Singapore SMEs starting to be affected by trade tensions

The impact of trade tensions may be starting to affect Singapore SMEs that are most exposed to global trade, a study of the payment data of more than 120,000 companies in Singapore across a broad range of sectors has indicated.

DP Information Group (DP Info) which released the findings of the study on Nov 8 said the payment patterns of Singapore SMEs across eight major sectors were analysed in terms of timeliness – payment within terms, within 90 days and above 90 days.

DP Info is Singapore’s leading provider of information, analysis and intelligence on the Singapore corporate sector. Part of Experian, the world’s leading global information services company, DP Info offers a range of powerful tools for assessing the credit worthiness and financial health of both companies and individuals.

The proportion of Singapore SMEs in the commerce-wholesale sector that made their payments within terms declined from 45% to 41% quarter on quarter (QoQ), for the period ending September 2018.

For the transport/storage sector, it decreased from 43% to 39% for the same period. These two sectors also registered a marginal increase in the proportion of SMEs that are more than 90 days delinquent. The proportion of SMEs in the commerce-wholesale sector which were more than 90 days delinquent went up from 9% to 11% QoQ. For the transport/storage sector, it increased from 11% to 13%.

However, in general, delinquency rates across the Singapore SME sector were stable.

Mr James Gothard, General Manager, Credit Services & Strategy SEA of Experian, said: “Over the past year, there has been an increase in US-China trade tensions, associated with tariffs, which may be beginning to show its effect. Commerce-wholesale and transport/storage are the sectors that can be impacted by global trade tensions.”

Mr Gothard added: “Trade tariffs, through their downstream effects, have the potential to impact Singapore’s SMEs in a number of ways – by reducing the competitiveness of their exports and by affecting sales in overseas markets. Even if a specific country is not the target of tariffs, demand for intermediate goods from a country that is the target can be impacted.”

Singapore SMEs

In the last quarter ending September 2018, business sentiment among SMEs for the six months to end-March 2019 have also dampened, with lower revenue and profitability expectations across all sectors, as indicated by the SBF-DP SME index.

In the backdrop of the US-China trade tensions, Singapore SMEs in general have become more cautious, but this has been tempered by regional opportunities in Southeast Asia as well as by the year-end festive season which is likely to be marked by an uptick in spending.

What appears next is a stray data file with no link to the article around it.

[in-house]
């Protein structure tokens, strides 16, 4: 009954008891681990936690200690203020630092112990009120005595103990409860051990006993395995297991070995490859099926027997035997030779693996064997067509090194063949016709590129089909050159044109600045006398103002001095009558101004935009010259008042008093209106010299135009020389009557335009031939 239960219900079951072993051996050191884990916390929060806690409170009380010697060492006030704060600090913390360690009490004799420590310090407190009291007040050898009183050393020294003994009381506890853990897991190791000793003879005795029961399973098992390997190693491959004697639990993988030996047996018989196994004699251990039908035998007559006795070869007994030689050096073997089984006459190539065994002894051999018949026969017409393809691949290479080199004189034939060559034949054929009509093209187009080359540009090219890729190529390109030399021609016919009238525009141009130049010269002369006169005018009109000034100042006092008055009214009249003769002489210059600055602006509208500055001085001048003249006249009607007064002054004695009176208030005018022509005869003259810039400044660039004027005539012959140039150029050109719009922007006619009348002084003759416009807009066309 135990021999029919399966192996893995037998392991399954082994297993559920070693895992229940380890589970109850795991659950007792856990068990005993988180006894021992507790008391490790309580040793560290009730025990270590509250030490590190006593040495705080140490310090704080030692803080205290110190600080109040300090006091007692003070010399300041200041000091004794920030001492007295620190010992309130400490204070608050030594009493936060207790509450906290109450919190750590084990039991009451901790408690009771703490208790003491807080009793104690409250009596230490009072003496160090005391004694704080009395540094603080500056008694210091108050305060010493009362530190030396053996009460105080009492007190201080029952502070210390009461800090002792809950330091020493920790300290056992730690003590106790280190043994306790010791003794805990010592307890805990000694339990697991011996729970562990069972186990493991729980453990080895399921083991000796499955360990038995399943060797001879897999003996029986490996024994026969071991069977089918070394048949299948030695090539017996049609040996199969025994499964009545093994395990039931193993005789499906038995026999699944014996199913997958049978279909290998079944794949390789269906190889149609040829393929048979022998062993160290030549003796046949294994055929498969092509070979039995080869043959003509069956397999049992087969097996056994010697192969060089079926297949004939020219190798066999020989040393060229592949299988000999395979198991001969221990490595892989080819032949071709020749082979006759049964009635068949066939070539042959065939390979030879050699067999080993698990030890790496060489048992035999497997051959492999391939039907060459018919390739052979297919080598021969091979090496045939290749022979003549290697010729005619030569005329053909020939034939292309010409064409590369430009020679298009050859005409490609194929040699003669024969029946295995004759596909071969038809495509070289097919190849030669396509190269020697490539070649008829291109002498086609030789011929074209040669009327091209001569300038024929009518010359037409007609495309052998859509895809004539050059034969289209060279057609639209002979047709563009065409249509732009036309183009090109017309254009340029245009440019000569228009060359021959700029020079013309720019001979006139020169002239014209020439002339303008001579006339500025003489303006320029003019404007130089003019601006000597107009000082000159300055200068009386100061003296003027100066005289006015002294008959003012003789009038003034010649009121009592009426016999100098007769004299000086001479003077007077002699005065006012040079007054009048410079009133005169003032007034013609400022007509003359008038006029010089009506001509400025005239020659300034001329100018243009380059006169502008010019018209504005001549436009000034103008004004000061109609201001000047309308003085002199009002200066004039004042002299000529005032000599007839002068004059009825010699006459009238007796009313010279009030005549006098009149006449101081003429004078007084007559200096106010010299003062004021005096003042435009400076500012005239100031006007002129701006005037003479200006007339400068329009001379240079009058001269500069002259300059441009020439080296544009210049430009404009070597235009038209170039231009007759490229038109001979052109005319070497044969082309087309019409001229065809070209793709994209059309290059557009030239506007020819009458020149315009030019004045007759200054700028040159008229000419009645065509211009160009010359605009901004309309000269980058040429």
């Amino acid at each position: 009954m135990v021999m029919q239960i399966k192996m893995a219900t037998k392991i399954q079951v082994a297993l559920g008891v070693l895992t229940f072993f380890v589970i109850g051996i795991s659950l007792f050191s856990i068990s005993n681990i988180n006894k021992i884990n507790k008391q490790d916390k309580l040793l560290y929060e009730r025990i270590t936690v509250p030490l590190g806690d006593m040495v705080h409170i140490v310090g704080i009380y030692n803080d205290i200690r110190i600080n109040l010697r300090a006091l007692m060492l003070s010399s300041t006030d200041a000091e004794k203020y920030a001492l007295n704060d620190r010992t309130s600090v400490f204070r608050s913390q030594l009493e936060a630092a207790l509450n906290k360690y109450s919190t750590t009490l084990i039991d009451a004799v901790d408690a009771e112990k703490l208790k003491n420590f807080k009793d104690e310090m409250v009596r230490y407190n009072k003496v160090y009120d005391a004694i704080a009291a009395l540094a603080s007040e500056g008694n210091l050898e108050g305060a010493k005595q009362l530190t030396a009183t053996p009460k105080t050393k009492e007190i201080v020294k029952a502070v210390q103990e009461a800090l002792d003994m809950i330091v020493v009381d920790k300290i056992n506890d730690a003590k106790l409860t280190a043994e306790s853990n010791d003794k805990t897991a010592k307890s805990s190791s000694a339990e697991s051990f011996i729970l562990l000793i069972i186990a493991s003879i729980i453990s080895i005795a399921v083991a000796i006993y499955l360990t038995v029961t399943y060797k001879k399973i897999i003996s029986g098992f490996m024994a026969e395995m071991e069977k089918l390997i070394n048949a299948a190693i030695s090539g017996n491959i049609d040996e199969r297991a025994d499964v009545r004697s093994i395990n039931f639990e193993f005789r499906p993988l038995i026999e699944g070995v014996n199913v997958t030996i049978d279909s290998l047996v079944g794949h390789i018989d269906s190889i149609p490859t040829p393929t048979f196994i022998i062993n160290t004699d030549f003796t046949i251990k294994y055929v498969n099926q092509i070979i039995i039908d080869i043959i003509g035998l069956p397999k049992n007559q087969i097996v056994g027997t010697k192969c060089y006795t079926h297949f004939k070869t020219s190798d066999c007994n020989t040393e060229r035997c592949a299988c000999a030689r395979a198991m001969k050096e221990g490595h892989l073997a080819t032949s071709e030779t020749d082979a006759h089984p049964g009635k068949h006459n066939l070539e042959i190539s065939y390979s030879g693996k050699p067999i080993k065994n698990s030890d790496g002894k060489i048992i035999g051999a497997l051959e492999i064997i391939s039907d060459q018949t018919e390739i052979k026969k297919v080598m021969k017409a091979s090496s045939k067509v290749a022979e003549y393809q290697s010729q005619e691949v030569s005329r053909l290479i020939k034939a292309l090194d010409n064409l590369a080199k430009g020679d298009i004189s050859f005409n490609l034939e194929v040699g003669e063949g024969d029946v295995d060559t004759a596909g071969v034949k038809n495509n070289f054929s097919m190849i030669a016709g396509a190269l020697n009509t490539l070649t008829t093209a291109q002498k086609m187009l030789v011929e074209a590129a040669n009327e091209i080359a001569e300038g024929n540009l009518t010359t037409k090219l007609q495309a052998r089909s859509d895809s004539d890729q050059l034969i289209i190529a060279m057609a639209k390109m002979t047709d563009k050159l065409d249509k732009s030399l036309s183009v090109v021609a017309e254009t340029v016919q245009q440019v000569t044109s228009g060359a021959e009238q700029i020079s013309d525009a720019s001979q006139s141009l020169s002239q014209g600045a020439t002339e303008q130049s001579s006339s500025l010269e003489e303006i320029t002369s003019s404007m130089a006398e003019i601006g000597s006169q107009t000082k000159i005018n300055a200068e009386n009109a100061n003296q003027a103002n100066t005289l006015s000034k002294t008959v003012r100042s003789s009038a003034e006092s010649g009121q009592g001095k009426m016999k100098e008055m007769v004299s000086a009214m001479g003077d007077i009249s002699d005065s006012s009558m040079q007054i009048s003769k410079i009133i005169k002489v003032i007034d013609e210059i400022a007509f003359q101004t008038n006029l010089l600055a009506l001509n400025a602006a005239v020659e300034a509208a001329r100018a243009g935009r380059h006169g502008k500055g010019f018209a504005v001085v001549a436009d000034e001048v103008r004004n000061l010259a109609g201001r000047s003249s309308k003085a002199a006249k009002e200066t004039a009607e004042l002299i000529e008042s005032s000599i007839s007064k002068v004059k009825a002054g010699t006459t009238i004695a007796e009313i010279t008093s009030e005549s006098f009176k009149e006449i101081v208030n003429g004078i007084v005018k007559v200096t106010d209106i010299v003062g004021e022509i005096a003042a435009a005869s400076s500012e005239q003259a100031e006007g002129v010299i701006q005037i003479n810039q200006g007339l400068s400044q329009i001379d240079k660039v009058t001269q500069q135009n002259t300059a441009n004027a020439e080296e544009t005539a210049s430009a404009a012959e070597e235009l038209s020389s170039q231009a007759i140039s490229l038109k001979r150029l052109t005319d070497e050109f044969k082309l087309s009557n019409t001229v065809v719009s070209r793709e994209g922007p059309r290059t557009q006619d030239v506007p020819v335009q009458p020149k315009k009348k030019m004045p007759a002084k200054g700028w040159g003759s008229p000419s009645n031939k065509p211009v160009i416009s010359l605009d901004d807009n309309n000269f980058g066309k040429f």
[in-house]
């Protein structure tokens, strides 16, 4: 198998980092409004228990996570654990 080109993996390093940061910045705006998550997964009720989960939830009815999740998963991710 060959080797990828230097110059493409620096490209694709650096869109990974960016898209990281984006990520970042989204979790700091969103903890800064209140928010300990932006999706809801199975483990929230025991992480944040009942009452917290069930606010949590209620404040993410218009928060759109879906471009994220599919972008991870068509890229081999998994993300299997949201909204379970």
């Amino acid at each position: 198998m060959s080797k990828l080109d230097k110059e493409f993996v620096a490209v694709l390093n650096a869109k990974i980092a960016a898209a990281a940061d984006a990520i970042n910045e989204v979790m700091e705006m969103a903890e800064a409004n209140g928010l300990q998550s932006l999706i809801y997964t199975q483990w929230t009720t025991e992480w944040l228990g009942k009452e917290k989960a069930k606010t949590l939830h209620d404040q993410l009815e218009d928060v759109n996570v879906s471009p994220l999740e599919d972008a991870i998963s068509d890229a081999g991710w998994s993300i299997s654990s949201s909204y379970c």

Mr Gothard said: “A considerable number of Singapore SMEs still derive their revenue sources from external markets. Coupled with increasing domestic competition, there may well be a reprioritisation of market opportunities, with greater focus on emerging marks such as the Philippines, India and Myanmar.”

Mr Paul Ho, chief mortgage officer of iCompareLoan, said The challenges of Singapore SMEs remain serious and bears the brunt of the bad economy.

Mr Ho said, “Singapore SMEs deliver less GDP than big companies but hire a disproportionately high percentage of a country’s work force. Without SMEs, unemployment could go up so much higher. SME loans are important for SMEs who are always short of cash. It would be prudent for SME bosses to read more about the different types of financing in Singapore.”

He added: “Many established SMEs are family businesses that have been around for 10 to 20 years, many have suffered cyclical downturns and could be wound up if they do not have cheap funding. This is the time when these businesses need to stay trim, access cheaper source of funding and cut cost. If the downturn is long term, then such businesses should not access working capital loans for businesses that may have entered into negative gross margins as they will end up owing even more debt.”

Singapore SMEs should remember that they need to borrow when they do not need money. If they try to borrow when their business is struggling and they need additional funding to tide over a tough patch, then they will find that their access to funding is completely cut off and they may end up with very expensive funding.

Mr Ho said: “It may be wise to plan 6 to 12 months ahead for any potential funding needs. Even if you do not need funding now, you may want to quickly refinance your home loans for any potential equity and stand-by cash even if you do not need it now.”

He added: “Remember, banks assess your credit and affordability at the point of application, so you should apply when your status is good, not when you have further deteriorated. At that time, no banks will lend you.”

You can read more about the different types of funding here. If your business is profitable and you only need short term funding, but your access to bank’s working capital is temporarily cut off, then you should consider personal loans as a source.

by: Hitesh Khan / Contributor iCompareLoan

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Written by Ravi Chandran

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